JAN 11, 2019 11:30 AM PST

Aspirin--Small Dose, Huge Action

Aspirin, or acetylsalicylic acid (ASA), is a household medicine that is known for its pain-relieving, fever-lowering, and inflammation-reducing properties. But unlike other non-steroidal anti-inflammatory drugs such as ibuprofen and naproxen, aspirin can also inhibit the function of platelets.

A platelet can initialize the forming of blood clots around an open wound by releasing thromboxane, a chemical signal to gather other platelets. Antiplatelet agents, such as aspirin clopidogrel, dipyridamole, and ticlopidine, can inhibit the formation of thromboxane in platelets, therefore stopping blood clots from forming.

This would be bad for someone to want their wound to stop bleeding and heal. But for those who are at risk of heart attack or stroke, aspirin is life-saving. According to the American Heart Association, taking a low dose of aspirin at 81 milligrams, as compared to a pain-reliever dose at 325 milligrams, can lower the chances for recurrence of strokes and heart attacks in people who have had previously had a heart attack, unstable angina, ischemic stroke or transient ischemic attack.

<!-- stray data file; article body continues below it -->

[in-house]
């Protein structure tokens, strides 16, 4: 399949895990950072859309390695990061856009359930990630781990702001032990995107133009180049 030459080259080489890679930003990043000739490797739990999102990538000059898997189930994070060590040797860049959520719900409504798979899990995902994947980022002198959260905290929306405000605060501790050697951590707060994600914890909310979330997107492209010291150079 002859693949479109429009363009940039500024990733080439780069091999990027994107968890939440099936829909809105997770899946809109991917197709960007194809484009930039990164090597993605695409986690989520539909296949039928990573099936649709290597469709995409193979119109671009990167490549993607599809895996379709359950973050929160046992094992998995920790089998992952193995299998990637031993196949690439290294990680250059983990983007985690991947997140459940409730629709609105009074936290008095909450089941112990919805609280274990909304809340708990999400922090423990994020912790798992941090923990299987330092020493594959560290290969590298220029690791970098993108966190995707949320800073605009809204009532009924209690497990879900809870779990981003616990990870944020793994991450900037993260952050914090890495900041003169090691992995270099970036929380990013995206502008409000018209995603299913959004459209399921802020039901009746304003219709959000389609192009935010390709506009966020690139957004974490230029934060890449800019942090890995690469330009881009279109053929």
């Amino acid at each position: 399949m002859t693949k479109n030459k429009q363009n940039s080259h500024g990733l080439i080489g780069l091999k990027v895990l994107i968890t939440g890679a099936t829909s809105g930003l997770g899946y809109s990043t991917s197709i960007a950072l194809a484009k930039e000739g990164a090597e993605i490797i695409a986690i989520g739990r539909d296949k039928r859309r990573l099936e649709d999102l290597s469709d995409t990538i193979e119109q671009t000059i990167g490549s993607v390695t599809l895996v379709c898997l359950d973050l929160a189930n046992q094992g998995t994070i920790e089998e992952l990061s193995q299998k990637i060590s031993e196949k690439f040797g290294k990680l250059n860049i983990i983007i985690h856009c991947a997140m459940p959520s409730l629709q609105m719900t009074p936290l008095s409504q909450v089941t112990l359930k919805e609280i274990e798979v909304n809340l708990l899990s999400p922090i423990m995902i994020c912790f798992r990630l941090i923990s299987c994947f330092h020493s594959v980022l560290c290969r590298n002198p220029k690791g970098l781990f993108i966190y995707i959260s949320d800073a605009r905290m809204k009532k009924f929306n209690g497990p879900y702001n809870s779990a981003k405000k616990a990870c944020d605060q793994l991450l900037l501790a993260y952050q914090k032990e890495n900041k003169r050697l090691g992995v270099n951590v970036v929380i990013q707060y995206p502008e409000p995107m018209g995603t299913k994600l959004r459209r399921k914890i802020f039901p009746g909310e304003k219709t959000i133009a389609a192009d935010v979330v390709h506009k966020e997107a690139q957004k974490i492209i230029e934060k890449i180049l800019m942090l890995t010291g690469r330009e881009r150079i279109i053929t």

Source: ACS Reactions via Youtube

About the Author
  • Graduated with a bachelor degree in Pharmaceutical Science and a master degree in neuropharmacology, Daniel is a radiopharmaceutical and radiobiology expert based in Ottawa, Canada. With years of experience in biomedical R&D, Daniel is very into writing. He is constantly fascinated by what's happening in the world of science. He hopes to capture the public's interest and promote scientific literacy with his trending news articles. The recurring topics in his Chemistry & Physics trending news section include alternative energy, material science, theoretical physics, medical imaging, and green chemistry.
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